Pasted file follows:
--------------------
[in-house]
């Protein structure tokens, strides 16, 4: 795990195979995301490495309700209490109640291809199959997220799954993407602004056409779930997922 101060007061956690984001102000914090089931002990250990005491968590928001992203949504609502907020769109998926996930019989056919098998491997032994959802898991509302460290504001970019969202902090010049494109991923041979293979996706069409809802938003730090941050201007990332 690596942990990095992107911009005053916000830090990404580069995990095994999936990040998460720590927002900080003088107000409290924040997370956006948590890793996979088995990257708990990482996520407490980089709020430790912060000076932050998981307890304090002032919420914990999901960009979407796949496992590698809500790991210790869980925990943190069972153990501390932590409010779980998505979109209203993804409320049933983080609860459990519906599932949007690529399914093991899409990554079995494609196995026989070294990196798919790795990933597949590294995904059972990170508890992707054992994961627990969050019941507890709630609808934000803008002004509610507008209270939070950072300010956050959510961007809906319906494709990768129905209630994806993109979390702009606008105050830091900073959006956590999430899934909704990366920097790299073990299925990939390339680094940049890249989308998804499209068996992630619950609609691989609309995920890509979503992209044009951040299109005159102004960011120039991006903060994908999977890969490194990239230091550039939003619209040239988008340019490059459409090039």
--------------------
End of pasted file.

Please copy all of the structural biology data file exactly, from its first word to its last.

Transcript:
[in-house]
């Protein structure tokens, strides 16, 4: 795990195979995301490495309700209490109640291809199959997220799954993407602004056409779930997922 101060007061956690984001102000914090089931002990250990005491968590928001992203949504609502907020769109998926996930019989056919098998491997032994959802898991509302460290504001970019969202902090010049494109991923041979293979996706069409809802938003730090941050201007990332 690596942990990095992107911009005053916000830090990404580069995990095994999936990040998460720590927002900080003088107000409290924040997370956006948590890793996979088995990257708990990482996520407490980089709020430790912060000076932050998981307890304090002032919420914990999901960009979407796949496992590698809500790991210790869980925990943190069972153990501390932590409010779980998505979109209203993804409320049933983080609860459990519906599932949007690529399914093991899409990554079995494609196995026989070294990196798919790795990933597949590294995904059972990170508890992707054992994961627990969050019941507890709630609808934000803008002004509610507008209270939070950072300010956050959510961007809906319906494709990768129905209630994806993109979390702009606008105050830091900073959006956590999430899934909704990366920097790299073990299925990939390339680094940049890249989308998804499209068996992630619950609609691989609309995920890509979503992209044009951040299109005159102004960011120039991006903060994908999977890969490194990239230091550039939003619209040239988008340019490059459409090039």